I'm trying hard to stay peripherally attached to modern communications technology. By that I mean close enough to maintain a general sense of how nuts the world has become.
It's hard to keep up, especially when you're such an antique that you're about to turn 55 and you have this old-fashioned idea that telecommunications is something you choose to do occasionally, not something you do continuously while walking on a sidewalk or driving a car or, oh, I don't know, being intimate.
One time I wrote about blogs and their influence on politics. I did this in 2006. Somebody said, on a blog, I think, that I was “so 2003.” This was infinity, apparently. My lingo, my sensibilities — all were from 36 months prior, an eon past, a darkened era. I've never been so humiliated, and I've been plenty humiliated.
So, anyway, the latest thing in the Little Rock television market — at least as of this composition at 12:29 p.m. Monday — was to put a multiple choice of news story ideas on your station's Web site and invite people to click on the one they want your designated reporter to produce the next day.
Then, you see, this reporter uses her cell phone to videotape herself as, in what's called “real time,” she goes about the dutiful exercise of producing this story you elected. You and your computer can follow her along on her merrily industrious way, either on the station's Web site or by twittering with her.
Now, before we get to this twittering business: I am so old that I remember when news professionals — trained news hounds who got called editors — beheld the contemporary landscape each day and decided with supposed professional and experience-hardened expertise what to assign reporters to cover. We didn't take a poll. We didn't ask anonymous yahoos with laptops and BlackBerrys to click on some icon and dictate our activities.
That sounds like our putting on our website, arkansasnews.com, soon to be shiny and new with bells and whistles and where I'll soon start back blogging, I guess, a choice of column subjects for me the next day. It could be something like this: Click for tomorrow's Brummett column. Do you want him to be (a) a conservative admirer of Sarah Palin, or (b) a socialist wealth-distributor, or (c) still in Gov. Mike Beebe's hip pocket or (d) none of the above?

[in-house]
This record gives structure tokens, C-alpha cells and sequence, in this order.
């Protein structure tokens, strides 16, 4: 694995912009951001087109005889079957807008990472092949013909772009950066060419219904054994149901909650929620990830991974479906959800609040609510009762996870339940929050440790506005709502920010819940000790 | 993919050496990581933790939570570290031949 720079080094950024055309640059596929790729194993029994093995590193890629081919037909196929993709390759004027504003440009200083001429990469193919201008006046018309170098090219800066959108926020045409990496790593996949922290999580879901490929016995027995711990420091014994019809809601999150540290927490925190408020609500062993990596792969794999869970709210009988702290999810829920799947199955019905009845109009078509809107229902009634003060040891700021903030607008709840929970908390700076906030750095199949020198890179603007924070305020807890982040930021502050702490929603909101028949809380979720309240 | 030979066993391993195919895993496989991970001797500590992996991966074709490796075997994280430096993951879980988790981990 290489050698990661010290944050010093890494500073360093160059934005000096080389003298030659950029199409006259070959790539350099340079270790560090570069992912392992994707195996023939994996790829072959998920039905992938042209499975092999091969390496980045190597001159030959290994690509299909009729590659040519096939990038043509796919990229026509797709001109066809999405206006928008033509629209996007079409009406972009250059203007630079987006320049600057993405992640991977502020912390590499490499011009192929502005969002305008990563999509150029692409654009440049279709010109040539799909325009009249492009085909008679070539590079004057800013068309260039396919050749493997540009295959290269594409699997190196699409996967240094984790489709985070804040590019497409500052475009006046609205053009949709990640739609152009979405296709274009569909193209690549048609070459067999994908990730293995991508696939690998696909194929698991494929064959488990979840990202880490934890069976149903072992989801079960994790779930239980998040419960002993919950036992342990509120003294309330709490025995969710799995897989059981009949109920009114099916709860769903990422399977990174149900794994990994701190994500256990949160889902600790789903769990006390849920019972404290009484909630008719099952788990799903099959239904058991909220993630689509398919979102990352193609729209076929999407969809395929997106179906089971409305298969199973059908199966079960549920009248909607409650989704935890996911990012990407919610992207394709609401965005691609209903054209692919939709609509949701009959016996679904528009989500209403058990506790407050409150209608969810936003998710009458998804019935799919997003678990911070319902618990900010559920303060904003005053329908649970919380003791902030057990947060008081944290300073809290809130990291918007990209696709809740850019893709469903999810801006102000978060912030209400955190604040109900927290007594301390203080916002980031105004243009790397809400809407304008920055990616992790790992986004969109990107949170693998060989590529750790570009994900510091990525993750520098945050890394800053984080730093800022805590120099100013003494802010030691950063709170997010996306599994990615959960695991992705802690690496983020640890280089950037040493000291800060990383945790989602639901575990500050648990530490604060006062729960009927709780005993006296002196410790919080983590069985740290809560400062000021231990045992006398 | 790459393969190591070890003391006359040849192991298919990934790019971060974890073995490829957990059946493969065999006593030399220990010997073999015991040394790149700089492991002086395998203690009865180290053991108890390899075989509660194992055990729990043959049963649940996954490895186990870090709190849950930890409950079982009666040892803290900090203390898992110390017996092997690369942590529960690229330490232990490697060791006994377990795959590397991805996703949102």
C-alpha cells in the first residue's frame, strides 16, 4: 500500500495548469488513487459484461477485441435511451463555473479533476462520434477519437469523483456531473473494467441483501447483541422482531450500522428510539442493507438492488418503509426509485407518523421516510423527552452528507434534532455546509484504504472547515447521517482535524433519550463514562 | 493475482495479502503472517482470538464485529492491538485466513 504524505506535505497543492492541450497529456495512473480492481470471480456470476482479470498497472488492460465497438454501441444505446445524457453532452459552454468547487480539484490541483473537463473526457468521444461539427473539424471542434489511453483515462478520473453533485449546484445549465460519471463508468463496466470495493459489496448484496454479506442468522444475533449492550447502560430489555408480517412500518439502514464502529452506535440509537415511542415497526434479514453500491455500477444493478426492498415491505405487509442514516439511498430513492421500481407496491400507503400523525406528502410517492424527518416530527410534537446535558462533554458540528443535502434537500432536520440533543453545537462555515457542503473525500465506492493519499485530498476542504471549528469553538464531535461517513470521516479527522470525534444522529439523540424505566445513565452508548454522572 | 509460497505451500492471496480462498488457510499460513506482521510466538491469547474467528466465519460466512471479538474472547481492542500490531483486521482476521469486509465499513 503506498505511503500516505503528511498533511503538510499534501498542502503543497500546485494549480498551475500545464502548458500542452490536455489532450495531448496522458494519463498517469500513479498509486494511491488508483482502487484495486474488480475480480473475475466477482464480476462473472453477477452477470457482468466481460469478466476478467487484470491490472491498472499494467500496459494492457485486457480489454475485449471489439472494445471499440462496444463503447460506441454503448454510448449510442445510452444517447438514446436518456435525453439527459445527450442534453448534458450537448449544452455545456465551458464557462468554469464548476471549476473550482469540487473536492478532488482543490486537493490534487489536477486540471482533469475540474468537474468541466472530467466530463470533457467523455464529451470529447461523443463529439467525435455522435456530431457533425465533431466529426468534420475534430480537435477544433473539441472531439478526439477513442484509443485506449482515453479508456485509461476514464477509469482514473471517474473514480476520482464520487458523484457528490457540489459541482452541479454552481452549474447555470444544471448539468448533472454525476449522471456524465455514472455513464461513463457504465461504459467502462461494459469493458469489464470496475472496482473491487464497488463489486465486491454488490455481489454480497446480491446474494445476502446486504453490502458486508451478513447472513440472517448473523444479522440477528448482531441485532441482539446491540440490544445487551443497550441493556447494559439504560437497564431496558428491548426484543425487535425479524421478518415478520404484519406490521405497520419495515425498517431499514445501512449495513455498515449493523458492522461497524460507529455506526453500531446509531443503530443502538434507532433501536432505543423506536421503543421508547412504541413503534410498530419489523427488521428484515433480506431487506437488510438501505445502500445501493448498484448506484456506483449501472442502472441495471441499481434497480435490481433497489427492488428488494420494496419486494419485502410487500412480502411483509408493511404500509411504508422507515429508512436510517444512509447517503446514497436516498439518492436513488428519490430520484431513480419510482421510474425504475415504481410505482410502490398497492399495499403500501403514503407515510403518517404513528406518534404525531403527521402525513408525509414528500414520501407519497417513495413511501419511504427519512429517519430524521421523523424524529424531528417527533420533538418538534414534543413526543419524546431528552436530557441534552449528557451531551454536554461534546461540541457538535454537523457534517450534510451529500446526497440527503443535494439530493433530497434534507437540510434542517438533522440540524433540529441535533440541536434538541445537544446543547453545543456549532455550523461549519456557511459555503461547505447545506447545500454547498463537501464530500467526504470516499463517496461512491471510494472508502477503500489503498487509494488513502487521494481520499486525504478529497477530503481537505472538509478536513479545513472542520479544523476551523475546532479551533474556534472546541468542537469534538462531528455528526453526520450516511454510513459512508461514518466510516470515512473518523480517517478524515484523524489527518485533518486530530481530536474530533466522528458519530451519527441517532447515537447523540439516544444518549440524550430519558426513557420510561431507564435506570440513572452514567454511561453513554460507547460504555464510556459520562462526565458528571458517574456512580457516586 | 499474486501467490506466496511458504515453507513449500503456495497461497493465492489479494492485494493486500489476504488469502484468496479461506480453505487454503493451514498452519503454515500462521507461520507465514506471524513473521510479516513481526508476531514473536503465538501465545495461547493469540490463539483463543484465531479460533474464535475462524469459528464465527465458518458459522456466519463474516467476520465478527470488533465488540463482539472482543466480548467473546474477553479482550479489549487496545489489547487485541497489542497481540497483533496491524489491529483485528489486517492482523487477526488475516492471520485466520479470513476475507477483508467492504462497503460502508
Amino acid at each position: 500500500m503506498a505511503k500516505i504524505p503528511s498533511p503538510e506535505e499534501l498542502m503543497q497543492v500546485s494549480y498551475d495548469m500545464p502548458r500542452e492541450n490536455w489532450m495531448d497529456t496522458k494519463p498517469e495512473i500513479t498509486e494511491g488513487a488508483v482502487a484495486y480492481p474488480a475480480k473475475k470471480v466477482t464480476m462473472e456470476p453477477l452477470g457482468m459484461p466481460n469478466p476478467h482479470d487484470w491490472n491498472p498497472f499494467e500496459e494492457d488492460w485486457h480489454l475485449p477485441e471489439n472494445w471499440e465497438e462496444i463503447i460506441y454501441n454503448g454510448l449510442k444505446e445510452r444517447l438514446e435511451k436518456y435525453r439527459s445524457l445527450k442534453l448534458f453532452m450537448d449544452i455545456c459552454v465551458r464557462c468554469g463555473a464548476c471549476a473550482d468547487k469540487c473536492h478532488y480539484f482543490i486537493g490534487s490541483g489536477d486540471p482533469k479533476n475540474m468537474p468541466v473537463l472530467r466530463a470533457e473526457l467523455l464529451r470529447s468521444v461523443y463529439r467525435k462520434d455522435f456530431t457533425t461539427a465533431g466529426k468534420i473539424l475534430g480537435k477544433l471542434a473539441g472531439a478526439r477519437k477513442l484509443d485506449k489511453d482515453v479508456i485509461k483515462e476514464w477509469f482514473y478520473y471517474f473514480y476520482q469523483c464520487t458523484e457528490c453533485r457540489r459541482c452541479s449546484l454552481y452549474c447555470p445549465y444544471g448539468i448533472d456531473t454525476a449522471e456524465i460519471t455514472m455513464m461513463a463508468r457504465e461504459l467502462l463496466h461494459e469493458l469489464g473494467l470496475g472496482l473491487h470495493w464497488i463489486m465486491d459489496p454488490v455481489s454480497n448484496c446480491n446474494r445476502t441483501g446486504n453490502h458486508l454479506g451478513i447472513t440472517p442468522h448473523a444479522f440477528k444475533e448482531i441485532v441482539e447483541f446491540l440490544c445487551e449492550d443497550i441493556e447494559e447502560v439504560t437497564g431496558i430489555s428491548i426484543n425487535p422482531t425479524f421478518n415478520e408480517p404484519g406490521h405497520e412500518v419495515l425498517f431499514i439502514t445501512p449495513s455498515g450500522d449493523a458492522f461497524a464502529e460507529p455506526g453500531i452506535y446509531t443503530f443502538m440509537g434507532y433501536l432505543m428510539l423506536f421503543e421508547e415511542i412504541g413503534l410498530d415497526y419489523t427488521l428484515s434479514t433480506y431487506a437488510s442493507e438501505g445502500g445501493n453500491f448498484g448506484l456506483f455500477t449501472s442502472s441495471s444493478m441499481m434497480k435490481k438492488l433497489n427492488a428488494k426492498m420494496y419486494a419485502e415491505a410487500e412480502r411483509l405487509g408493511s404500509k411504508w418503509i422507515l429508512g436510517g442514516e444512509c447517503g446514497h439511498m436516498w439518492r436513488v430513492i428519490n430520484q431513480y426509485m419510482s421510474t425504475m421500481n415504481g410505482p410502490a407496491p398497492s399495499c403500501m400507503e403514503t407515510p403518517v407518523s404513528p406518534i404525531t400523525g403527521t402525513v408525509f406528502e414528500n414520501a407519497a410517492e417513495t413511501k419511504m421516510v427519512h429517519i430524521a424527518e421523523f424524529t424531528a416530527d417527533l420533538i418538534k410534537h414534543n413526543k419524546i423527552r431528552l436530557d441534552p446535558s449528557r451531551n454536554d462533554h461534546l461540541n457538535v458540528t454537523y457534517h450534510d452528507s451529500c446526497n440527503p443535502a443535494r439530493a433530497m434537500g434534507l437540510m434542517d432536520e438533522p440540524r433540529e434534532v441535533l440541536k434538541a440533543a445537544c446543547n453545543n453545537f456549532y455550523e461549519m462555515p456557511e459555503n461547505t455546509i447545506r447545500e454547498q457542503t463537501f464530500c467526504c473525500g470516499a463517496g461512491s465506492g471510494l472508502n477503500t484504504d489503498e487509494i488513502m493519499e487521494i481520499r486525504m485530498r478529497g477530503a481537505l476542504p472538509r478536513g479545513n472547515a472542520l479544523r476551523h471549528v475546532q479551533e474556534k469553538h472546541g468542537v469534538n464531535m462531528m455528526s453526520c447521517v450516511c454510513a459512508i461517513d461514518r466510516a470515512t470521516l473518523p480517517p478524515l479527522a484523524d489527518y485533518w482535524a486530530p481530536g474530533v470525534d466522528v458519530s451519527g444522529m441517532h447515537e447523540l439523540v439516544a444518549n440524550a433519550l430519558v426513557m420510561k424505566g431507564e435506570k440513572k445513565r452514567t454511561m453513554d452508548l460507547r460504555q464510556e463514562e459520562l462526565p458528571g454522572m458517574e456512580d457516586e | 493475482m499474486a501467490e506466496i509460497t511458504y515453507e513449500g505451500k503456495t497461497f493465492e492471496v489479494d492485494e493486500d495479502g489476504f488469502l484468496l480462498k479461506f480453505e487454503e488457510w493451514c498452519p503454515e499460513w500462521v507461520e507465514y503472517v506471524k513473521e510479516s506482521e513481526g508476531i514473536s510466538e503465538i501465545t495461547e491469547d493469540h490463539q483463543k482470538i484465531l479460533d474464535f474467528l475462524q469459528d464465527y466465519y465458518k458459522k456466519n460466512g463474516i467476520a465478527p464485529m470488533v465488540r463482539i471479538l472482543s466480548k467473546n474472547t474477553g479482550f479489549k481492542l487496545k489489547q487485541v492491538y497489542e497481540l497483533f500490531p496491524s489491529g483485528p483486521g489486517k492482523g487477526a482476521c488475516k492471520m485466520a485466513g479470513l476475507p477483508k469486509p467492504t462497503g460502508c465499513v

Well, let's take away “d,” on account of its prohibitive favoriteness.
And then we could twitter each other.
That's this place on-line that you get to by, appropriately, typing twitter.com. Once registered, you can put on-line a description of what you're doing at that very moment. Headed to bathroom. Now in bathroom. Now washing hands. Can't find towels. Now going to lunch. Think will have salad. Ranch dressing. Two croutons. Correx. Three croutons. Oops, iceberg leaf just fell off plate. She wasn't bad-looking. Guy coughing. Don't know Heimlich. He's OK now.
I'm thinking all of this reveals a fear of being alone in an increasingly frightful world, of being disconnected from comfortable associations. And I don't think it's just the younger people, either.
I'll make a prediction. This weekend eight 50-something guys are going to pile into a van and head to Starkville, Miss., for the big battle for last place between Arkansas and Mississippi State, where one among us went to school and where, he contends, he's well-connected. At some point on this trip, I'll wager, seven of the eight — all but me — will be on their cell phones talking to their wives or kids or friends or with one or more of the three or four other guys who wanted to go, but couldn't.
I'll be reading a newspaper, which is a product of ink and newsprint that provides ancient history, perhaps from as long as 24 hours before.
I ought to blog the whole trip. Better yet, I think I'll twitter it, if I find my cell phone and remember to take it.
John Brummett mentions the growing practice of Twittering, a network of brief text message sent by e-mail and cell phone. The Arkansas Times offers a couple of Twitter links — twitter.com/arkansasblog for periodic updates from our news blog and twitter.com/rockcandies, Lindsey Millar's notes on music, entertainment and cultural happenings.